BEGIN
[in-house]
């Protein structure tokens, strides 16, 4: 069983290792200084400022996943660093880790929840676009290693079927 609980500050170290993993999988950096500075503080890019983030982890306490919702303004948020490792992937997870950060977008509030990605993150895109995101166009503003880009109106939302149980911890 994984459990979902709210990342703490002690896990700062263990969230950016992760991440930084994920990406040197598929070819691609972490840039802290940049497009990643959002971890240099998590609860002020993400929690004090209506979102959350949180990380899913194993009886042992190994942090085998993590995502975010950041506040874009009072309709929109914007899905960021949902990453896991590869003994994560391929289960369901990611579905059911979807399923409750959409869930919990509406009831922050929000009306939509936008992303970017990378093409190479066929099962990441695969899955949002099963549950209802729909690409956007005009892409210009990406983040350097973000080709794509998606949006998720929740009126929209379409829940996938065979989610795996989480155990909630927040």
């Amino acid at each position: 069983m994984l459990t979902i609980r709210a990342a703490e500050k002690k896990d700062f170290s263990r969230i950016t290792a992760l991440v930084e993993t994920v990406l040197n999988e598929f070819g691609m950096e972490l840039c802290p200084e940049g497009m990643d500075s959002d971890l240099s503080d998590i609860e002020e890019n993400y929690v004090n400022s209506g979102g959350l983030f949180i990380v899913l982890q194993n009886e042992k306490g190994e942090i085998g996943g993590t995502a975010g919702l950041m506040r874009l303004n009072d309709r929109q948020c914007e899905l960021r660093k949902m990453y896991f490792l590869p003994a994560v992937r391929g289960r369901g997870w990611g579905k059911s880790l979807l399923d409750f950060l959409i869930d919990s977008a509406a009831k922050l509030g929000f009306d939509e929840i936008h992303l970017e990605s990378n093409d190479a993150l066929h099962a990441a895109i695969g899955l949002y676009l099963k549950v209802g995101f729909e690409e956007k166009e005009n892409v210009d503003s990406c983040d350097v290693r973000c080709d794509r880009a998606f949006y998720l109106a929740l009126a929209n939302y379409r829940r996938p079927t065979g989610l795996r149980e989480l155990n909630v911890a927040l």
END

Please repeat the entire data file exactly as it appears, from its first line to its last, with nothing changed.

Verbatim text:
[in-house]
């Protein structure tokens, strides 16, 4: 069983290792200084400022996943660093880790929840676009290693079927 609980500050170290993993999988950096500075503080890019983030982890306490919702303004948020490792992937997870950060977008509030990605993150895109995101166009503003880009109106939302149980911890 994984459990979902709210990342703490002690896990700062263990969230950016992760991440930084994920990406040197598929070819691609972490840039802290940049497009990643959002971890240099998590609860002020993400929690004090209506979102959350949180990380899913194993009886042992190994942090085998993590995502975010950041506040874009009072309709929109914007899905960021949902990453896991590869003994994560391929289960369901990611579905059911979807399923409750959409869930919990509406009831922050929000009306939509936008992303970017990378093409190479066929099962990441695969899955949002099963549950209802729909690409956007005009892409210009990406983040350097973000080709794509998606949006998720929740009126929209379409829940996938065979989610795996989480155990909630927040």
């Amino acid at each position: 069983m994984l459990t979902i609980r709210a990342a703490e500050k002690k896990d700062f170290s263990r969230i950016t290792a992760l991440v930084e993993t994920v990406l040197n999988e598929f070819g691609m950096e972490l840039c802290p200084e940049g497009m990643d500075s959002d971890l240099s503080d998590i609860e002020e890019n993400y929690v004090n400022s209506g979102g959350l983030f949180i990380v899913l982890q194993n009886e042992k306490g190994e942090i085998g996943g993590t995502a975010g919702l950041m506040r874009l303004n009072d309709r929109q948020c914007e899905l960021r660093k949902m990453y896991f490792l590869p003994a994560v992937r391929g289960r369901g997870w990611g579905k059911s880790l979807l399923d409750f950060l959409i869930d919990s977008a509406a009831k922050l509030g929000f009306d939509e929840i936008h992303l970017e990605s990378n093409d190479a993150l066929h099962a990441a895109i695969g899955l949002y676009l099963k549950v209802g995101f729909e690409e956007k166009e005009n892409v210009d503003s990406c983040d350097v290693r973000c080709d794509r880009a998606f949006y998720l109106a929740l009126a929209n939302y379409r829940r996938p079927t065979g989610l795996r149980e989480l155990n909630v911890a927040l």